Rupert Murdoch has said he is planning to make the Wall Street Journal free to access on the web, following its recent purchase by News Corp. 

The paper, one of the few that still charges subscriptions, earns around $50m per year from 1m users but hopes to generate more cash by increasing its traffic.

Speaking in Australia, Murdoch said:

“We are studying it and we expect to make that free, and instead of having 1m (subscribers), having at least 10m to 15m in every corner of the earth.”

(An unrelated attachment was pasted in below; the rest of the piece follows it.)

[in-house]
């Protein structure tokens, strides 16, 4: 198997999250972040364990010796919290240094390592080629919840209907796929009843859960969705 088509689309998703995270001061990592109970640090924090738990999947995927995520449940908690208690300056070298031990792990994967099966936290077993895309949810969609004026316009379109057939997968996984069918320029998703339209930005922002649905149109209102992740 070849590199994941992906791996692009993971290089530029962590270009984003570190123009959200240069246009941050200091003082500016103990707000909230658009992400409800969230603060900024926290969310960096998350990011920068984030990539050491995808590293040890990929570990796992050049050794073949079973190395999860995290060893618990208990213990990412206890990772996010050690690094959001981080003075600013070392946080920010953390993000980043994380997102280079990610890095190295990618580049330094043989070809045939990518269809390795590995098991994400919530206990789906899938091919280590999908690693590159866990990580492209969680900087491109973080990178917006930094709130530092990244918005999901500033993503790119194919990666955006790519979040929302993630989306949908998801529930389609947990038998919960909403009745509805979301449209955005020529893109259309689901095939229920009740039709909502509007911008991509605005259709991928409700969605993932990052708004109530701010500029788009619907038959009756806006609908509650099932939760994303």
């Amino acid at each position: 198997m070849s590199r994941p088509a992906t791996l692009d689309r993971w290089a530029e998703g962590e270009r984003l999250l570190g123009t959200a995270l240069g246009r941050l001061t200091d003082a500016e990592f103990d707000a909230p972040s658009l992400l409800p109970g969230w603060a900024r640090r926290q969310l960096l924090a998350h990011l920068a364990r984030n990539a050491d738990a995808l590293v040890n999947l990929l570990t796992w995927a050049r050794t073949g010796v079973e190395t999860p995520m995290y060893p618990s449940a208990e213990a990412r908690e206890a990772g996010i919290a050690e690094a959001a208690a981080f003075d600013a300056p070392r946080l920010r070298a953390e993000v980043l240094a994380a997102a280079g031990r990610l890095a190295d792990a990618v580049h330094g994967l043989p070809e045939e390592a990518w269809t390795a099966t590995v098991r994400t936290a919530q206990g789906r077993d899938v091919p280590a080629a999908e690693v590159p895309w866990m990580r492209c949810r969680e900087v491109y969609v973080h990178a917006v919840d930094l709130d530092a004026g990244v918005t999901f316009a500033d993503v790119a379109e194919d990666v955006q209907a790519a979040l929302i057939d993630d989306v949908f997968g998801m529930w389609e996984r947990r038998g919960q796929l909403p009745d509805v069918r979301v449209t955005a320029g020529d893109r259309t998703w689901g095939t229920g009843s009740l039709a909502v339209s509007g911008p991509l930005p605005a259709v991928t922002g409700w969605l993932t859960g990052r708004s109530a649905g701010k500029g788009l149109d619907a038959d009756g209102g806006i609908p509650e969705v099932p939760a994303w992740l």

Online ad revenues for US newspapers have been increasing for the past three years, with Q3 ad revenues up 22.3% on 2006.

Many former proponents of the subscription model, including the New York Times, have therefore come round to the idea of free access, calculating that they can make more money by ditching their charges.

But last month, opted for a hybrid approach, letting readers access 30 articles per month free of charge.

The WSJ has also just struck a deal with social news site Digg, so perhaps Murdoch’s lit a fire under some people over there since the takeover. The newspaper has started to add Digg buttons to stories and will make articles submitted to the social news site free to view. Radical stuff.

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Web users ‘prefer ads to charges’  
Newspapers face up to online conundrum